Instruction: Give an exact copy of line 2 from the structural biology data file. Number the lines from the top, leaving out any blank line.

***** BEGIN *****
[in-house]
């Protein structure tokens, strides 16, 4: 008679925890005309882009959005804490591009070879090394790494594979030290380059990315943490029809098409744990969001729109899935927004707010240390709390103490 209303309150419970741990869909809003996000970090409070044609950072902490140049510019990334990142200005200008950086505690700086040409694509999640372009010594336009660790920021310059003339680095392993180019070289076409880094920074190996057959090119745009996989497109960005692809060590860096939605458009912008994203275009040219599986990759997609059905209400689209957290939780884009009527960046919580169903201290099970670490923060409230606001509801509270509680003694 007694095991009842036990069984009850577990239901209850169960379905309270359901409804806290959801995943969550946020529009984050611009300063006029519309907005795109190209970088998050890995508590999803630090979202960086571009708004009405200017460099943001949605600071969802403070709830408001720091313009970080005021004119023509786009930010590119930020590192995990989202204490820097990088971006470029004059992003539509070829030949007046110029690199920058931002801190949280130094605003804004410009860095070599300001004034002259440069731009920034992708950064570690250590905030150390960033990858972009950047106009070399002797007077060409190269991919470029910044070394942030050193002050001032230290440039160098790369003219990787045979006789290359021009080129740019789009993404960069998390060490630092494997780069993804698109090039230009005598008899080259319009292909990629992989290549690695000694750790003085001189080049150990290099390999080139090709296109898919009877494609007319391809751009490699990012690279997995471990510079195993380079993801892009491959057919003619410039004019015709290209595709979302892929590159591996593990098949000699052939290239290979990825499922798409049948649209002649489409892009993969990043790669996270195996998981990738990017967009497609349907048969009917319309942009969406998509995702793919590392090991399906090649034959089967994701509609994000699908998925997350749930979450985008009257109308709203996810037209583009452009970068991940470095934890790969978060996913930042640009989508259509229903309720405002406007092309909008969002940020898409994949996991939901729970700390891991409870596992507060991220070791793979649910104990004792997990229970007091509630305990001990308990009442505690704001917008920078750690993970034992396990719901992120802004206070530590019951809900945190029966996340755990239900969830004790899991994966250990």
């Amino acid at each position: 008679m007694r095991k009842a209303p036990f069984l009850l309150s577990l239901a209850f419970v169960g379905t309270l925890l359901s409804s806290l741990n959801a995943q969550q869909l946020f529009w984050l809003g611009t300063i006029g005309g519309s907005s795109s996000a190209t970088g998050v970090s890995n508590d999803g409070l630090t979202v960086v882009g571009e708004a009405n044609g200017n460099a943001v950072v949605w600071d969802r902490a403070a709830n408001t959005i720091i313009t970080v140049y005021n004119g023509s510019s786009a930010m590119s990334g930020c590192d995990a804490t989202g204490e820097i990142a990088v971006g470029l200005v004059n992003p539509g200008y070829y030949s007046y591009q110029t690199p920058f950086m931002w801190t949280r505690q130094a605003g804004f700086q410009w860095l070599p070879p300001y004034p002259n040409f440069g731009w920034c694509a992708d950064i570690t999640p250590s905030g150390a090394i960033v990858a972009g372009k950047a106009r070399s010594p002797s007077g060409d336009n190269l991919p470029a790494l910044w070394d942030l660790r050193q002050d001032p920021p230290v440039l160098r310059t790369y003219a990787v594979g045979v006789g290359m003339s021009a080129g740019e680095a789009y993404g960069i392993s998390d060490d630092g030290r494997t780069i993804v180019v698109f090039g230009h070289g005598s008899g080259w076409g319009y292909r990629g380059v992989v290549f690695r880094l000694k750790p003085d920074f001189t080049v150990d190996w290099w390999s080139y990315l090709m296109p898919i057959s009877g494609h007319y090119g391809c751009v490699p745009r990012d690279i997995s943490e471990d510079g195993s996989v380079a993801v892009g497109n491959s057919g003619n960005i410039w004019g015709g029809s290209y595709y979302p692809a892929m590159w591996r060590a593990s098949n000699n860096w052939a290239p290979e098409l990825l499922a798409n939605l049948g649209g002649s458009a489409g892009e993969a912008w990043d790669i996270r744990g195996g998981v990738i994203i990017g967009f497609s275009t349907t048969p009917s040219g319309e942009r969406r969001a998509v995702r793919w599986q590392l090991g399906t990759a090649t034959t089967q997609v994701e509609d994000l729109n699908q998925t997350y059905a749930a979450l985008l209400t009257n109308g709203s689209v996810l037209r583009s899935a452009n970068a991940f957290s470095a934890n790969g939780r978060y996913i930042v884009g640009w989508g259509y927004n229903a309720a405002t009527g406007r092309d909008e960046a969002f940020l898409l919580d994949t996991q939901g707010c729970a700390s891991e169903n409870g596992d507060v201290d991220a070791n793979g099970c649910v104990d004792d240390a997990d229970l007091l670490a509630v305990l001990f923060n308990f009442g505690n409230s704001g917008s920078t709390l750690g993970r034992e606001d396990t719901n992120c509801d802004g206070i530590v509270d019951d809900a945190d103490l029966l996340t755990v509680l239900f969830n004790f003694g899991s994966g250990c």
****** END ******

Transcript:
């Protein structure tokens, strides 16, 4: 008679925890005309882009959005804490591009070879090394790494594979030290380059990315943490029809098409744990969001729109899935927004707010240390709390103490 209303309150419970741990869909809003996000970090409070044609950072902490140049510019990334990142200005200008950086505690700086040409694509999640372009010594336009660790920021310059003339680095392993180019070289076409880094920074190996057959090119745009996989497109960005692809060590860096939605458009912008994203275009040219599986990759997609059905209400689209957290939780884009009527960046919580169903201290099970670490923060409230606001509801509270509680003694 007694095991009842036990069984009850577990239901209850169960379905309270359901409804806290959801995943969550946020529009984050611009300063006029519309907005795109190209970088998050890995508590999803630090979202960086571009708004009405200017460099943001949605600071969802403070709830408001720091313009970080005021004119023509786009930010590119930020590192995990989202204490820097990088971006470029004059992003539509070829030949007046110029690199920058931002801190949280130094605003804004410009860095070599300001004034002259440069731009920034992708950064570690250590905030150390960033990858972009950047106009070399002797007077060409190269991919470029910044070394942030050193002050001032230290440039160098790369003219990787045979006789290359021009080129740019789009993404960069998390060490630092494997780069993804698109090039230009005598008899080259319009292909990629992989290549690695000694750790003085001189080049150990290099390999080139090709296109898919009877494609007319391809751009490699990012690279997995471990510079195993380079993801892009491959057919003619410039004019015709290209595709979302892929590159591996593990098949000699052939290239290979990825499922798409049948649209002649489409892009993969990043790669996270195996998981990738990017967009497609349907048969009917319309942009969406998509995702793919590392090991399906090649034959089967994701509609994000699908998925997350749930979450985008009257109308709203996810037209583009452009970068991940470095934890790969978060996913930042640009989508259509229903309720405002406007092309909008969002940020898409994949996991939901729970700390891991409870596992507060991220070791793979649910104990004792997990229970007091509630305990001990308990009442505690704001917008920078750690993970034992396990719901992120802004206070530590019951809900945190029966996340755990239900969830004790899991994966250990």